The following is a map unit description from the "Soil Survey of Barnstable County, Massachusetts (Fletcher, 1993)"
CoC-Carver-Hinesburg loamy coarse sands, rolling.
These rolling, very deep, excessively drained and well drained soils are on side slopes and hills in areas of glacial lake deposits and ice-contact deposits. Slopes range from 8 to 15 percent. The soils make up about 0.3 percent (673 acres) of the survey area. They are mapped mainly in the Carver-Hinesburg-Nantucket general soil map unit. Areas are irregular in shape and generally range from 5 to 100 acres in size. They are about 45 percent Carver soil, 25 percent Hinesburg soil, and 30 percent other soils. The soils occur as areas so intricately mixed or so small that separating them in mapping is not practical.
Typically, the surface of the Carver soil is covered with an organic layer. This layer is about 2 inches of loose, undecomposed pine needles, leaves, and twigs and 1 inch of matted, partly decomposed and well decomposed organic material. The surface layer is light brownish gray, very friable loamy coarse sand about 3 inches thick. The subsoil is coarse sand about 33 inches thick. The upper 10 inches is strong brown and very friable, the next 9 inches is yellowish brown and very friable, and the lower 14 inches is brownish yellow and loose. The substratum to a depth of 65 inches or more is light yellowish brown, loose coarse sand.
Typically, the surface layer of the Hinesburg soil is dark brown, very friable sandy loam about 1 0 inches thick. The subsoil is about 22 inches thick. It is yellowish brown, very friable loamy coarse sand in the upper 12 inches and light olive brown, very friable loamy sand in the lower 10 inches. The substratum extends to a depth of 65 inches or more. It may be mottled. It is light brownish gray, friable fine sandy loam in the upper 6 inches and light olive brown, firm sandy clay loam in the lower part.
Included with these soils in mapping are small areas of Hinckley, Nantucket, and Plymouth soils. Also included are small areas where slopes are less than 8 percent or more than 15 percent, a few areas where stones are on the surface, and many areas where the Hinesburg soil is underlain by sandy and gravelly material below a depth of 60 inches. Included soils make up about 30 percent of this unit.
Permeability is very rapid in the subsoil and substratum of the Carver soil. Available water capacity is very low. The soil is droughty in late summer. Depth to the seasonal high water table is more than 6 feet.
Permeability is rapid in the subsoil of the Hinesburg soil and moderately slow in the substratum. Available water capacity is moderate. Depth to the seasonal high water table is generally more than 6 feet. In some areas, however, a perched water table is above the loamy and silty substratum in late fall, in winter and spring, and after periods of heavy precipitation.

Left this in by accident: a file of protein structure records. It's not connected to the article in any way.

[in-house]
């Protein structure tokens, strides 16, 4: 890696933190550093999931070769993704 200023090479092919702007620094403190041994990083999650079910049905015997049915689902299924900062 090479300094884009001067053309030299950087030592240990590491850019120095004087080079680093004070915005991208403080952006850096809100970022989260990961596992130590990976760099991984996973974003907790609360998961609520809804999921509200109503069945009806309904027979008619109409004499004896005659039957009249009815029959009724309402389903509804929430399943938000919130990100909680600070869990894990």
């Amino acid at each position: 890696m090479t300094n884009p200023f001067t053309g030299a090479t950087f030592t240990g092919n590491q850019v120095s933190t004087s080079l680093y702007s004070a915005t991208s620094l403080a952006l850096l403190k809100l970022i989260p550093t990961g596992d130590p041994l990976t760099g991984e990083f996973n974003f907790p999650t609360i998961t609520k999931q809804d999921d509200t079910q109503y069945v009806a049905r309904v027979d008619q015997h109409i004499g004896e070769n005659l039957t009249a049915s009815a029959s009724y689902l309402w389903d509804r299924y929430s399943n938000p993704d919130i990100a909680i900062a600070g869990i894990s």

Most areas are used as woodland. Many areas have been developed for homesites, and a few areas are farmed.
These soils are very poorly suited to cultivated crops. The low available water capacity of the Carver soil and the susceptibility to erosion are management concerns. Irrigation is needed for most cultivated crops. Mixing plant residue and manure into the surface layer increases the available water capacity. Farming on the contour or across the slope, terracing, stripcropping, including grasses and legumes in the crop rotation, growing cover crops, and applying a system of conservation tillage help to control runoff and erosion.
These soils are poorly suited to hay and pasture. The main management objective is the prevention of overgrazing, which reduces the hardiness and density of desirable plants. Proper stocking rates, timely grazing, and restricted use during wet periods help to maintain plant density and minimize surface compaction.
Because of the droughtiness of the Carver soil, this map unit is poorly suited to woodland. Thinning dense stands to standard stocking levels results in more vigorous tree growth. Diseased, deformed, and otherwise undesirable trees should be removed when the stands are thinned. The most common trees are pitch pine, white oak, scarlet oak, and white oak.
The slope is a limitation if these soils are used as sites for buildings. Land shaping is generally needed. Buildings and lots should be designed so that they conform to the natural slope of the land. Erosion is a hazard during and after construction. Planting well suited grasses as soon as possible after the surface is disturbed minimizes the erosion hazard. The droughtiness of the Carver soil is a limitation affecting lawns and shallow-rooted trees and shrubs. Adding a layer of topsoil and frequently watering during dry periods help to overcome this limitation.
These soils are limited as sites for septic tank absorption fields because the Carver soil may not adequately filter the effluent and the Hinesburg soil does not readily absorb the effluent. Because of the poor filtering capacity, the pollution of ground water is a hazard. In areas where the Hinesburg soil is underlain by sandy and gravelly material, excavations that extend to this material generally can overcome the restricted permeability. The slope is an additional limitation. It can be overcome by installing the distribution lines on the contour. Onsite investigation is needed to determine the suitability of a given area and the measures needed to overcome the limitations.